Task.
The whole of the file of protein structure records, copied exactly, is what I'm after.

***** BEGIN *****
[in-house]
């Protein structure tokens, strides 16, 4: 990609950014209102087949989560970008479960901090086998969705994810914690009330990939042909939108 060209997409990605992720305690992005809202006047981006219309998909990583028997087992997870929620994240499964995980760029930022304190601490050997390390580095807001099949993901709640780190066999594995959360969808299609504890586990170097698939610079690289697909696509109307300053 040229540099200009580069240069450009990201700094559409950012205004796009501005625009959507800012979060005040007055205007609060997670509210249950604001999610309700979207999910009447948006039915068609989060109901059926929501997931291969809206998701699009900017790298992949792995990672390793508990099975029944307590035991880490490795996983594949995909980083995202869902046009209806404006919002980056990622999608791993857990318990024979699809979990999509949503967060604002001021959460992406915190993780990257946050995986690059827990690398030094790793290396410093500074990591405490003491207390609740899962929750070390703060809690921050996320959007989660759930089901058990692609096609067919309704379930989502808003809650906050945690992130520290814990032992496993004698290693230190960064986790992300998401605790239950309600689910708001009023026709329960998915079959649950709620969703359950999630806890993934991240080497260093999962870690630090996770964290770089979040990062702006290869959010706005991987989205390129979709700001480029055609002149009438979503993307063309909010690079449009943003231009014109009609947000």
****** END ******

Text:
[in-house]
């Protein structure tokens, strides 16, 4: 990609950014209102087949989560970008479960901090086998969705994810914690009330990939042909939108 060209997409990605992720305690992005809202006047981006219309998909990583028997087992997870929620994240499964995980760029930022304190601490050997390390580095807001099949993901709640780190066999594995959360969808299609504890586990170097698939610079690289697909696509109307300053 040229540099200009580069240069450009990201700094559409950012205004796009501005625009959507800012979060005040007055205007609060997670509210249950604001999610309700979207999910009447948006039915068609989060109901059926929501997931291969809206998701699009900017790298992949792995990672390793508990099975029944307590035991880490490795996983594949995909980083995202869902046009209806404006919002980056990622999608791993857990318990024979699809979990999509949503967060604002001021959460992406915190993780990257946050995986690059827990690398030094790793290396410093500074990591405490003491207390609740899962929750070390703060809690921050996320959007989660759930089901058990692609096609067919309704379930989502808003809650906050945690992130520290814990032992496993004698290693230190960064986790992300998401605790239950309600689910708001009023026709329960998915079959649950709620969703359950999630806890993934991240080497260093999962870690630090996770964290770089979040990062702006290869959010706005991987989205390129979709700001480029055609002149009438979503993307063309909010690079449009943003231009014109009609947000």